YAOUNDE/DAKAR (Reuters) - Islamist militants from neighbouring Nigeria abducted a French family of seven, including four children, in northern Cameroon on Tuesday, French President Francois Hollande said.
The risk of attacks on French nationals and interests in Africa has risen since France sent forces into Mali last month to help oust Islamist rebels occupying the country’s north.
“They (French family) have been taken by a terrorist group that we know and that is in Nigeria,” Hollande told reporters during a visit to Greece.
Armed men on motorcycles intercepted the family in their car at 0700 GMT and forced them to drive to the nearby Nigerian border, an aide to the governor of the province told Reuters, and the four-wheel drive vehicle was later found abandoned.
Islamist radicals in northern Nigeria now pose the biggest threat to stability in Africa’s top oil-producing state.
Western governments are concerned that Nigeria’s Boko Haram Islamists may link up with groups elsewhere in a region with poorly secured borders, especially al Qaeda’s North African wing AQIM given the conflict in nearby Mali.
The seven French nationals were abducted in Dabanga about 10 km (six miles) from the Nigerian border near the Waza national park, where they had spent the night in the extreme north of Cameroon, an area where Westerners often go for holidays.
The parents of the family, which included two boys and two girls, worked in a French firm based in Cameroon, Hollande said.
It was the first case of foreigners being seized in the mostly Muslim north of Cameroon, a former French colony.
“I see the hand of Boko Haram in that part of Cameroon. France is in Mali, and it will continue until its mission is completed,” Hollande said.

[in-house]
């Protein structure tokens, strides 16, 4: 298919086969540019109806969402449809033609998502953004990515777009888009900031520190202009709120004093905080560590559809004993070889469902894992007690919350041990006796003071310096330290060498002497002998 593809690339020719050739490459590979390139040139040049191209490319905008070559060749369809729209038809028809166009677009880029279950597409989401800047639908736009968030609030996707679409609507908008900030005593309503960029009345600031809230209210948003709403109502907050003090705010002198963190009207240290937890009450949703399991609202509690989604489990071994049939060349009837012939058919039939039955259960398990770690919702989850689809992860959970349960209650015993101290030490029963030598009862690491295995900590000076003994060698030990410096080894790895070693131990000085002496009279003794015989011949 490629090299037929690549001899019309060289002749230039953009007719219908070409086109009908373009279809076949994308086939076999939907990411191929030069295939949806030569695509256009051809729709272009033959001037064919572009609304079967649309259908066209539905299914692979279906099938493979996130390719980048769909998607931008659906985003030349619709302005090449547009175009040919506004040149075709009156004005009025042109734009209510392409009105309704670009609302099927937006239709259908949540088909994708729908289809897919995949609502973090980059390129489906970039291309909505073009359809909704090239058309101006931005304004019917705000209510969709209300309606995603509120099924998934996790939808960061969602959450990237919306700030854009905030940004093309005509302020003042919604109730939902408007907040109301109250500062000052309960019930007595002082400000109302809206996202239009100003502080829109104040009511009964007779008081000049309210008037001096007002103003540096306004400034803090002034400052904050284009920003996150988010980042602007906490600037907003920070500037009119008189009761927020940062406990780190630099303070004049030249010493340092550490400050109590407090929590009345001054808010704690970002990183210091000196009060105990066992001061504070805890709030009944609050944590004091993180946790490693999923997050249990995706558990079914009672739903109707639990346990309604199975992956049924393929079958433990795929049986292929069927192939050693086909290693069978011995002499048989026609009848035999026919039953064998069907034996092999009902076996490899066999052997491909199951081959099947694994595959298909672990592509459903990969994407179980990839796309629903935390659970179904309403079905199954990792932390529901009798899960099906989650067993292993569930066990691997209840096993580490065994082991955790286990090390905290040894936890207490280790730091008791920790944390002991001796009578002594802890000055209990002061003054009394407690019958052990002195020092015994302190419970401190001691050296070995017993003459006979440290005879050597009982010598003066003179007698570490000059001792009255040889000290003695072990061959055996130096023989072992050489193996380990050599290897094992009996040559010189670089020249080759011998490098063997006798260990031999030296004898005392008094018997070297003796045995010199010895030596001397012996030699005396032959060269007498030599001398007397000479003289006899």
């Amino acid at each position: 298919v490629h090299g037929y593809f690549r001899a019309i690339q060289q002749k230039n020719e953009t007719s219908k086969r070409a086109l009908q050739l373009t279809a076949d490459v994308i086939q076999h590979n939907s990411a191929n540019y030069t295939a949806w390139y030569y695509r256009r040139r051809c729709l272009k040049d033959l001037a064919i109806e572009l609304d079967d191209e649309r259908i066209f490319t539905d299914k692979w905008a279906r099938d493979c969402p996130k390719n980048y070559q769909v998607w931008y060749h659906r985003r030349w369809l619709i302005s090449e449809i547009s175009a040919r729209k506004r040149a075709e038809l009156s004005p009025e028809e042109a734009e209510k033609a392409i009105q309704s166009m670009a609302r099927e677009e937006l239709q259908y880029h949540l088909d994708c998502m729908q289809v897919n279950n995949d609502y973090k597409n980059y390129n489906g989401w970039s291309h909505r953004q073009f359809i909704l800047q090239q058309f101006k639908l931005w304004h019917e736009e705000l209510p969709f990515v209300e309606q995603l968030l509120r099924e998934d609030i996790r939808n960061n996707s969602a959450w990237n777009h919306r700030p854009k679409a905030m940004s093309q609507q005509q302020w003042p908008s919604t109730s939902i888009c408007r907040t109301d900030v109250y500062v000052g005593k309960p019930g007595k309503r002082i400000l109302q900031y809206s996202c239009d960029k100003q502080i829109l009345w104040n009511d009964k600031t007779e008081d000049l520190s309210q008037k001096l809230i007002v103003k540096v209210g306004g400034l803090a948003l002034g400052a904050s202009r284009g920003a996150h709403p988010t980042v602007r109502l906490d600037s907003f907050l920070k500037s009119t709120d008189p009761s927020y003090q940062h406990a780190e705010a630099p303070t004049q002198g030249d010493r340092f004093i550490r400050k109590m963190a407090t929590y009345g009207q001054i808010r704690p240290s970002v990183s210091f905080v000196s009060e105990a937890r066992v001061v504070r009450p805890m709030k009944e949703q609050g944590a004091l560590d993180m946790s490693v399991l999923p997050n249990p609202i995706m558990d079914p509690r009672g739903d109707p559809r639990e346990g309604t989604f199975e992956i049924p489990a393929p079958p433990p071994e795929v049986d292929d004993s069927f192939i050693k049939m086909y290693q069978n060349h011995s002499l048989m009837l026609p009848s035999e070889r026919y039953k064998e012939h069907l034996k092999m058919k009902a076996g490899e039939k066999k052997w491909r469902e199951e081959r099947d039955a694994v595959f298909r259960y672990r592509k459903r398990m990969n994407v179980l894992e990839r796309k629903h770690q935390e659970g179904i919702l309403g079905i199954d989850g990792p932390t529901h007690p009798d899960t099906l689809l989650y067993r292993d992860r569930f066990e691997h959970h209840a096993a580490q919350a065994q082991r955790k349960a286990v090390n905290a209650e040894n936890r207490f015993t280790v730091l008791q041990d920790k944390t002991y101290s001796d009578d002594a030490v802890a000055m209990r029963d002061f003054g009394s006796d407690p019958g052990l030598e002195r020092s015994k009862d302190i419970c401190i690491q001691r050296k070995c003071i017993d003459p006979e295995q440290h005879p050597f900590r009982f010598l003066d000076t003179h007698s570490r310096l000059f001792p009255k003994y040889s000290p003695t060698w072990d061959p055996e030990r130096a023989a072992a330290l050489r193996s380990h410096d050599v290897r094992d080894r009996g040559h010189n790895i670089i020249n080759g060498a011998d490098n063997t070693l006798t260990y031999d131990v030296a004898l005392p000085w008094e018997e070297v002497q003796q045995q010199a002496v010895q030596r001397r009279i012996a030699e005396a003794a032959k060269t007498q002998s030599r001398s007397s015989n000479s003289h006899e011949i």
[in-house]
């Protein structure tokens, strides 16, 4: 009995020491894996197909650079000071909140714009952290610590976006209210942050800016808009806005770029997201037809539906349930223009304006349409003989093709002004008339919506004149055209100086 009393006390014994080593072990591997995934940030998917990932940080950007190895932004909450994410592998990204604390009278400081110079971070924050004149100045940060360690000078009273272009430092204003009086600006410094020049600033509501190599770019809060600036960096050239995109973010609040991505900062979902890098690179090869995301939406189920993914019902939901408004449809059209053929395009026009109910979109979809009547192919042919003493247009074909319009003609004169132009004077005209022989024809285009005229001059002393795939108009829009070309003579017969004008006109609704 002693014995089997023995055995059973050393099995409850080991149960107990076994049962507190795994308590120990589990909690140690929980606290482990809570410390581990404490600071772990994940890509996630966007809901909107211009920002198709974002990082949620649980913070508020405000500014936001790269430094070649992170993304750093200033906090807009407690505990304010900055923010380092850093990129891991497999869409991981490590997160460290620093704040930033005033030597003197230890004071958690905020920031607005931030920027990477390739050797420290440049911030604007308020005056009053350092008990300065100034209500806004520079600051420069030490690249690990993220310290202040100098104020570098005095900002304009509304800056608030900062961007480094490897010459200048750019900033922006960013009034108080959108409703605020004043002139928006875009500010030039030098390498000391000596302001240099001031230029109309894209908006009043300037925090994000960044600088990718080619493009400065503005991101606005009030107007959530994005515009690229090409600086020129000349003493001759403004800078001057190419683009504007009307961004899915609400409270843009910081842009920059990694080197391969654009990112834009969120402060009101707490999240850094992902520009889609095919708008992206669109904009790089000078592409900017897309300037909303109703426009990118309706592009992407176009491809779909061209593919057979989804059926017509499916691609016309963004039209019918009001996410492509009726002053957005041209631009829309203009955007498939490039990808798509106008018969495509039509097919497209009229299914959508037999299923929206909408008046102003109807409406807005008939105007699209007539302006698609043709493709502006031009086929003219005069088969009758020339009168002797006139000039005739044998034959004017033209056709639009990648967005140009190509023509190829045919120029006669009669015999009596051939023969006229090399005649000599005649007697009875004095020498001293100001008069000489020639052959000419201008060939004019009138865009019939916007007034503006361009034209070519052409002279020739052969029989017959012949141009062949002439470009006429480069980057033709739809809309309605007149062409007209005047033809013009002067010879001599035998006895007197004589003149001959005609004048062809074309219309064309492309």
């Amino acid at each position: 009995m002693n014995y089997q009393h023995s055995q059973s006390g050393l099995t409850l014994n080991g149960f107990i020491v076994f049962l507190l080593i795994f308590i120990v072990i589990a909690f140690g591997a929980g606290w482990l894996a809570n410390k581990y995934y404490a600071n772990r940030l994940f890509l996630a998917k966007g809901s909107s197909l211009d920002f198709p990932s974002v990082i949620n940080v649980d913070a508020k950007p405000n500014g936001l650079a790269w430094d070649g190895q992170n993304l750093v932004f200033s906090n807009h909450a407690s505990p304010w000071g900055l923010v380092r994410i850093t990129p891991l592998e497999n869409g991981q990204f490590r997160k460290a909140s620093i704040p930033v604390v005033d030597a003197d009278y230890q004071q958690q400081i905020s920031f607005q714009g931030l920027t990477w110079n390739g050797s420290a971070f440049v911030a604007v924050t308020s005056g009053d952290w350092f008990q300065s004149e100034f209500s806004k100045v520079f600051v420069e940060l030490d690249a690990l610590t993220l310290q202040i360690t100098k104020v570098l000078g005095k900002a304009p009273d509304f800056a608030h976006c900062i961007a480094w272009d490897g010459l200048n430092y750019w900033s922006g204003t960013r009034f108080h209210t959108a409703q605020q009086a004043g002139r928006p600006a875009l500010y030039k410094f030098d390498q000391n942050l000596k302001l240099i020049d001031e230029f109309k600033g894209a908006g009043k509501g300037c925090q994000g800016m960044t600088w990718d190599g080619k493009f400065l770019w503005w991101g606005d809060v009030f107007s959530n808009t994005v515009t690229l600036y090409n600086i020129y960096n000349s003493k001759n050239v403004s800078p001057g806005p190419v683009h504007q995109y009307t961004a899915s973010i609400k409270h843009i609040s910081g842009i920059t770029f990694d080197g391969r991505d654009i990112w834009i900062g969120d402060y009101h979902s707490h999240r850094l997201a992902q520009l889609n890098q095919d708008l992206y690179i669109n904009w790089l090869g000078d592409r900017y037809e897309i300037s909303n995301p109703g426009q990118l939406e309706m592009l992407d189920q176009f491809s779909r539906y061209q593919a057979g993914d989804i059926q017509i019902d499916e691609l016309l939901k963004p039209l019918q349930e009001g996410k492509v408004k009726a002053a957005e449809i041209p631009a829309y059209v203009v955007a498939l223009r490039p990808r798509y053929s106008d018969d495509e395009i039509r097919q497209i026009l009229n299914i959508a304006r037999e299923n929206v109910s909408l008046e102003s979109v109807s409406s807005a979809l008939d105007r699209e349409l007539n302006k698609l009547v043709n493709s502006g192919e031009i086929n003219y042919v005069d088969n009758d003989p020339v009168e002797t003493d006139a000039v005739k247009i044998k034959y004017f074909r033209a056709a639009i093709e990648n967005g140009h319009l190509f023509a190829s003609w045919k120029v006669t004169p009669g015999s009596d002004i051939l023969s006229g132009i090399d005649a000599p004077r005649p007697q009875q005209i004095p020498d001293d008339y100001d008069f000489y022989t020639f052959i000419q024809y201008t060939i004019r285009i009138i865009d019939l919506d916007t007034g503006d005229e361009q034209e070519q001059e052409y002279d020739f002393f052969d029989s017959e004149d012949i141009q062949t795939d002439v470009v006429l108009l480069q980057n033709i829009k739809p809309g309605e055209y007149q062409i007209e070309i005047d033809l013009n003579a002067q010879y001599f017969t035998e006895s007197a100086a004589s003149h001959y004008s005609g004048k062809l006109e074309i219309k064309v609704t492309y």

France intervened in Mali last month when Islamist rebels, after hijacking a rebellion by ethnic Tuareg MNLA separatists to seize control of the north in the confusion following a military coup, pushed south towards the capital Bamako.
Eight French citizens are already being held in West Africa’s Sahel region by al Qaeda-affiliated groups.
“It shows that the fight against terrorist groups is a necessity as they threaten all of Africa,” French foreign minister Laurent Fabius told reporters.
Cameroon Information Minister Issa Tchiroma Bakary said he could not confirm the kidnapping report for now.
Cameroon is a largely secular state where 70 percent of the population is Christian and about 24 percent moderate Muslim. Most Cameroon Muslims live in the three northern regions of the country. Until now, there have been no known links between Muslims in north Cameroon and Islamists in northern Nigeria.
Most kidnappings of Western nationals in the region have been committed by pirates operating off Cameroon’s southern Bakassi peninsula and the Gulf of Guinea, though the French foreign ministry advises against all travel in the north.
Charles Gurdon, managing director of Menas Associates, a London-based risk analysis consultancy, said there had been growing concerns over a possible spillover from Nigeria into the north of Cameroon.
“Traces of ... Boko Haram had been discovered (in Cameroon), but the Cameroon government has been covertly trying to undermine the threat,” he said.
On Sunday, seven foreigners were snatched from the compound of Lebanese construction company Setraco in northern Nigeria’s Bauchi state, and al Qaeda-linked Ansaru took responsibility.
Northern Nigeria is increasingly afflicted by attacks and kidnappings by Islamist militants. Ansaru, which rose to prominence only in recent months, has also claimed the abduction in December of a French national who is still missing.
An Ansaru said the abductions were driven by “the atrocities done to the religion of Allah by the European countries in many places, such as Afghanistan and Mali.”
Ansaru is thought to have loose ties to Boko Haram, which has killed hundreds during a three-year-long insurgency focused mostly on the security forces, religious targets and politicians, rather than foreigners.
Additional reporting by John Irish and Diadie Ba in Dakar, Jean-Baptiste Vey in Athens, Vicky Buffery and Alexandria Sage in Paris; Writing by John Irish; Editing by Mark Heinrich